The biodiversity of the seas and the ocean floors is a mystery for science yet to unravel. With this curiosity, a research team including a biologist from the University of the Basque Country, is to set sail for the second time on an oceanographic campaign to study this biodiversity of the seas and the ocean floors of the Antarctic.
The expedition, aboard the oceanographic vessel, Hesperides, will shortly be working in the Bellingshausen Sea. The reason why these waters have remained almost unexplored is due to its adverse climate which, in turn, has assured that human presence has been scarce.
On this present campaign the scientists will trawl the ocean floor at up to 2000 metres depth, using both Agassiz-trawl fitted with a closed net as well as a Box-corer.
The two methods are complementary. With the Agassiz-trawl a corridor of the sea floor is swept to catch all the species on the way in a mixed form. On the other hand the Box-corer is cast and once it hits the bottom it takes a 50cm x 50cm sample thereof for subsequent analysis on deck. With this sample we can quantify the number of each species per square metre, its biomass, and so on. Thus it is known as a quantified sample of the ocean floor.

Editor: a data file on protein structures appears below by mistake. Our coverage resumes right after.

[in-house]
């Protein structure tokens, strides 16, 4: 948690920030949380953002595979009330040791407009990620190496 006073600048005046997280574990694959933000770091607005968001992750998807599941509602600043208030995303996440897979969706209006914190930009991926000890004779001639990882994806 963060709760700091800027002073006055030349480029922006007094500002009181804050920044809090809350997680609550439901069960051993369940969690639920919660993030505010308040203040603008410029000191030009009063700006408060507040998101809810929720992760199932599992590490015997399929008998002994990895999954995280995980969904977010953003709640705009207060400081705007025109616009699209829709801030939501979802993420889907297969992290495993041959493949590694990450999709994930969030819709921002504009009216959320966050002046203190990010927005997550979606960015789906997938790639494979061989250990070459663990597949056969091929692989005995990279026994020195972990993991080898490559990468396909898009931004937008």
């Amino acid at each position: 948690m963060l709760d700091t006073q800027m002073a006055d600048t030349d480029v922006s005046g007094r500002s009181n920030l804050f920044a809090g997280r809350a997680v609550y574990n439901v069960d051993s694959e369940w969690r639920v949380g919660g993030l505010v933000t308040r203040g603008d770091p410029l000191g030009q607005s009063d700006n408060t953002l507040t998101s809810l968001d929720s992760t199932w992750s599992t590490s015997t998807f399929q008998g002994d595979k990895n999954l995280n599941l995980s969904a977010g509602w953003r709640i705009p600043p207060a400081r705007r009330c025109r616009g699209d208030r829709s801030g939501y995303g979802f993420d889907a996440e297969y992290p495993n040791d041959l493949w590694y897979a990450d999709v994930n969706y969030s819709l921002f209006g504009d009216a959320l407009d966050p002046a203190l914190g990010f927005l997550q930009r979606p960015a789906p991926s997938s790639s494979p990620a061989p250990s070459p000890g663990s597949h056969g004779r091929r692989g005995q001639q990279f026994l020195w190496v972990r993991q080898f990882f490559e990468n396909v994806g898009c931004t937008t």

When the samples arrive on deck they are washed and classified on board in large groups or rows: sponges, corals, polyquets, molluscs, echinoderms, fish, etc. and are photographed so that their colour when alive and external anatomy can be clearly appreciated. Finally, they are inserted in alcohol or formaldehyde for their subsequent analysis in the laboratory.
Identification of a new species
Once the animals get to port they are distributed amongst the specialists according to their group. In our case, at the Leioa campus of the University of the B
Contact: Garazi Andonegi
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